Griz vs. Portland State 05.JPG

Montana running back Xavier Harris celebrates his touchdown with teammates during Saturday's game.

MISSOULA — Montana coach Bobby Hauck challenged his offense to run the football more effectively Saturday and they certainly answered the bell.

The Griz churned out 248 rushing yards, an average of 5.5 yards per carry, and ran for five touchdowns as they used a gritty performance on the ground and improved play from the offensive line to trounce Portland State, 48-7, on Saturday at Washington-Grizzly Stadium.

Montana accrued 197 rushing yards and 4.9 yards per carry in the win over Division II Central Washington last week. Those are respectable numbers, but the performance left something to be desired for Hauck.

“They ran hard, the front played great, the quarterbacks got us into the right checks,” Hauck said Saturday. “I thought that (offensive coordinator Timm Rosenbach) and (quarterbacks coach) Brent (Pease) did a good job getting some checks made and getting us into the right place off the sidelines. So, it was a good team effort today.”

The 248 rushing yards are the most by the Griz since they ran for 254 on Oct. 26, 2019, against Eastern Washington. They’re the fifth most since Hauck returned to UM in 2018.

True freshman Xavier Harris and sophomore Nick Ostmo combined for 191 rushing yards and five rushing scores against a team that’s trending upward in the Big Sky. They had totaled 82 yards and two scores on the ground last week, the Grizzlies’ first game without injured All-American running back Marcus Knight.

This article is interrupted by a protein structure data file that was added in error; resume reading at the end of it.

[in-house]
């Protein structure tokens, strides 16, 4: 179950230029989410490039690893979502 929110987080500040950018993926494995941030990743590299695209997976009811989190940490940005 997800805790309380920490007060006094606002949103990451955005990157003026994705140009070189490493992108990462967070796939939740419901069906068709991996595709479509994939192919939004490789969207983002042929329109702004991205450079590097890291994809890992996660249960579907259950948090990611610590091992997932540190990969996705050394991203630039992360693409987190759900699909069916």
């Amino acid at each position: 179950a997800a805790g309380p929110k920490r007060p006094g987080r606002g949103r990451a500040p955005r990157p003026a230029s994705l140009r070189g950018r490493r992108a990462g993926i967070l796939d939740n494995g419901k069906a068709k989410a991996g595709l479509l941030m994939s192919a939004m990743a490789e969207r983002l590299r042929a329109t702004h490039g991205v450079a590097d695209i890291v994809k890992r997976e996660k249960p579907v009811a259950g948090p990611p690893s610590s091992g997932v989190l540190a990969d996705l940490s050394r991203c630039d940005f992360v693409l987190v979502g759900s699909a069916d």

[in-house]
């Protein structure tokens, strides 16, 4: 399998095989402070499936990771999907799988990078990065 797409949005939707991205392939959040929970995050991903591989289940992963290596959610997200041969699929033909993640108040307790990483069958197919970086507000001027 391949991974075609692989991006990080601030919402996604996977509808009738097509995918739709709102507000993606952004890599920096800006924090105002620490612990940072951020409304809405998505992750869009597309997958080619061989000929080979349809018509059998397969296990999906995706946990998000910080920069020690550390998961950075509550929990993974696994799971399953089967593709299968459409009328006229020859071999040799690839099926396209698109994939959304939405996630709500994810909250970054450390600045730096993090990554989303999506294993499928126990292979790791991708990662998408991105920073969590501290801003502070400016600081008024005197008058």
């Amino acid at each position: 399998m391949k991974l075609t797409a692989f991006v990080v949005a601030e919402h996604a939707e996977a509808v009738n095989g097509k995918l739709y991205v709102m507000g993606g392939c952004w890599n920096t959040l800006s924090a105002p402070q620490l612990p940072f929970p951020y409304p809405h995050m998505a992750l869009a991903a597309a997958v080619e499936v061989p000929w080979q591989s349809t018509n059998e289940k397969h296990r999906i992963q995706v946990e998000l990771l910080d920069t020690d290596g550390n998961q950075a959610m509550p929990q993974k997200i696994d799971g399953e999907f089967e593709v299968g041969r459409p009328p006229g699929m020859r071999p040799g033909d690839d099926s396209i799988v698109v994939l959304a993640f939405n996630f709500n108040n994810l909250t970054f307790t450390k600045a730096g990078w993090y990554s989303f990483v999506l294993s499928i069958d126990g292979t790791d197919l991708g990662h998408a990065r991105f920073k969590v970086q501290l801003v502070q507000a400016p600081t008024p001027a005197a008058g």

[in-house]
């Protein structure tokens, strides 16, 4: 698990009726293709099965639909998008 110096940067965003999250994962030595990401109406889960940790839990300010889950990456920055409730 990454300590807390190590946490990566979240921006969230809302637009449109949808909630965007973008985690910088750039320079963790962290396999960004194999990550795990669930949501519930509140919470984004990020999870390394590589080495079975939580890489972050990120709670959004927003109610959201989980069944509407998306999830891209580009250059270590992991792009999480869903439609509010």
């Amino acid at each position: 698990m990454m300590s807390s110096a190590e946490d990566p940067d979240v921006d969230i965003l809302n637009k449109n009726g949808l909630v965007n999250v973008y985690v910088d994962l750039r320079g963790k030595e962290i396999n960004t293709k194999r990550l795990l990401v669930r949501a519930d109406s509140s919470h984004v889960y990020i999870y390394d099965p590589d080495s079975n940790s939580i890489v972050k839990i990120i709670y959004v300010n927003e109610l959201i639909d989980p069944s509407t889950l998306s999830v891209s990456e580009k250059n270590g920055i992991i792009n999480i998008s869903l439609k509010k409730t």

“These two young guys did a nice job, both last week and this week,” Hauck said. “I think the thing that will go untalked about but is most important to me and evident is we had two young guys, a freshman and sophomore, and they took care of the ball really well. We didn’t give the ball up, and that was a physical game today. There was some great hitting out there, and our running backs took care of the ball, first and foremost.

“Then, I think they’re seeing things well, they’re running through contact, they’re keeping their feet moving, they’re scraping and clawing for yards. It’s been good.”

Harris showed his elusiveness as he danced his way to 109 yards and two touchdowns on 13 carries and caught two passes for 10 yards. Ostmo complemented him by bruising his way to 82 yards and three scores on 16 carries while catching three passes for 32 yards.

“It all started with the O-line,” Ostmo said. “We emphasized running all week, and the O-line just got a lot of push and got off the ball fast just like we wanted them to, and that made it really easy for us to run the ball on them.”

UM started the same line last week that struggled to get a push against CWU despite being the team’s most veteran position group on paper. Those players are left tackle Conlan Beaver, left guard Skyler Martin, center AJ Forbes, right guard Moses Mallory and right tackle Dylan Cook.

Mallory and Colton Keintz rotated nearly every series at right guard, and Martin saw some time at center in the second half. The changes caught Barnum off guard a little bit, he noted.